Flight crew members and air traffic controllers will be tested by their employers for psychoactive substances such as cannabis and cocaine from January 31 next year, according to rules issued by aviation regulator DGCA.
“The worldwide spread of use of psychoactive substances, their general availability and the ever-increasing number of addicted users is a serious concern to aviation safety,” the rules, which were issued on Monday, mentioned.
Airlines and air navigation service providers will have to carry out random drug-testing of at least 10 per cent of the flight crew members and air traffic controllers employed by them every year, according to the rules issued by the Directorate General of Civil Aviation (DGCA).
The rules mentioned that commercial aircraft operators, maintenance and repair organisations, flying training organisations and air navigation service providers will have to carry out drug tests before employing any person or admitting a trainee pilot.
These organisations will also have to test all those aviation personnel — at the first available opportunity — who have refused a drug test to a foreign regulator during flight operations to that country, the rules said.
All aforementioned aviation workers will be tested for the following psychoactive substances — amphetamine, cannabis, cocaine, opiates, barbiturates and benzodiazepine.
Whenever an aviation personnel is found positive in a drug test, the DGCA has to be informed within 24 hours.
Companies in the aviation sector should encourage their employees for self-declaration regarding use of psychoactive substances, the rules mentioned.
“Such employees shall be subjected to rehabilitation process by the organisation before return to active duty. Number of such cases shall be reported to DGCA on a six-month basis,” the rules said.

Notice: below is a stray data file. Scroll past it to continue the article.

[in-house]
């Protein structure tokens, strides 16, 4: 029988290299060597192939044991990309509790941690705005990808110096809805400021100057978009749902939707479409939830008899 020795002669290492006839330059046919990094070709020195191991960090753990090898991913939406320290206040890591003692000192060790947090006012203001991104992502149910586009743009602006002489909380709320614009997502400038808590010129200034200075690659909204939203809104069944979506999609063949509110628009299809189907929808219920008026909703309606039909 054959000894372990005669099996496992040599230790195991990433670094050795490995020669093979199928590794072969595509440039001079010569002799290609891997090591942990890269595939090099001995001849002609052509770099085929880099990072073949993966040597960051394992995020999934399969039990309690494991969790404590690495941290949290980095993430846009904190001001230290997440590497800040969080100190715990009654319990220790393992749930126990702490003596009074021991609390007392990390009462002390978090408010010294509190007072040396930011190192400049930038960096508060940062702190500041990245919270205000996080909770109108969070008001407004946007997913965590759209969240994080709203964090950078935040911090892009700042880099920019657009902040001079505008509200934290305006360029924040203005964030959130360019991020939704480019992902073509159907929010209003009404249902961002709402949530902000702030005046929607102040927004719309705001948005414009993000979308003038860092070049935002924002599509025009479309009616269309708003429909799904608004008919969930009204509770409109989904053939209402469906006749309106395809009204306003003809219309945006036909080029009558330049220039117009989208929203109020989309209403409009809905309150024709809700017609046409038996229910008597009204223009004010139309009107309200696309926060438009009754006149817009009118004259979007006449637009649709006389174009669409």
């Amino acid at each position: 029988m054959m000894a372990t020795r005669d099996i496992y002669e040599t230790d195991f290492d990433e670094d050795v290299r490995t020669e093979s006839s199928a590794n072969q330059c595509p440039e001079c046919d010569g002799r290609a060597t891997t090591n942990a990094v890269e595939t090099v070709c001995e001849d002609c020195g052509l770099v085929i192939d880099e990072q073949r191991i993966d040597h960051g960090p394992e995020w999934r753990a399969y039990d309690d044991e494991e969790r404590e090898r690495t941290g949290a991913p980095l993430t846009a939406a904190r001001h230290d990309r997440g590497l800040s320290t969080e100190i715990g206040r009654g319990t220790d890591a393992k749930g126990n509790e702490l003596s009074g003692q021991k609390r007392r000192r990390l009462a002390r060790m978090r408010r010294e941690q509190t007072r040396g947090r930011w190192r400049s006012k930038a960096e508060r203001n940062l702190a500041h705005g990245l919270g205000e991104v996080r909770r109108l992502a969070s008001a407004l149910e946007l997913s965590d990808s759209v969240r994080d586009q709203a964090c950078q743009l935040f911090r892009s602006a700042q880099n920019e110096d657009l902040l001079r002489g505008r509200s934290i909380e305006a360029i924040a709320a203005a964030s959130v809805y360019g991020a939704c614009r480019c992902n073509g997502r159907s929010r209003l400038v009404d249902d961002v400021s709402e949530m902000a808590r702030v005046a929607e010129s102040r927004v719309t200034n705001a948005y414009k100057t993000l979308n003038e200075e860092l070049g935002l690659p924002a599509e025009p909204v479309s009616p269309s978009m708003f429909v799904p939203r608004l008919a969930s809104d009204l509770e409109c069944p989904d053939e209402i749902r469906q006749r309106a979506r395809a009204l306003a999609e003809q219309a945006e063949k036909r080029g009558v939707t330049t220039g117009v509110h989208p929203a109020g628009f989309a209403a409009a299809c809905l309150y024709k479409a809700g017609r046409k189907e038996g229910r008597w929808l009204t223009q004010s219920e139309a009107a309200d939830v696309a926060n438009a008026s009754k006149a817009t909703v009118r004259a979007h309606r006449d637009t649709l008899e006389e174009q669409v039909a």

In case the report of a drug test is “non-negative”, the employee will be immediately removed from duty till a confirmatory report is received, the rules mentioned.
If the confirmatory test — which is being done for the first time — is also positive, then the employee will be referred to a de-addiction centre by the organisation for a de-addiction-and-rehabilitation programme.
“Such an employee shall return to active duties after again having undergone the tests for the consumption of the psychoactive substance with a negative test report. In addition, fitness certificate by the medical in-charge of the concerned organisation shall be required,” the rules stated.
If a personnel is found positive in a drug test for the second time during work, his or her licence will be suspended for three years and it will be cancelled if a personnel tests positive for a third time.
(Only the headline and picture of this report may have been reworked by the Business Standard staff; the rest of the content is auto-generated from a syndicated feed.)
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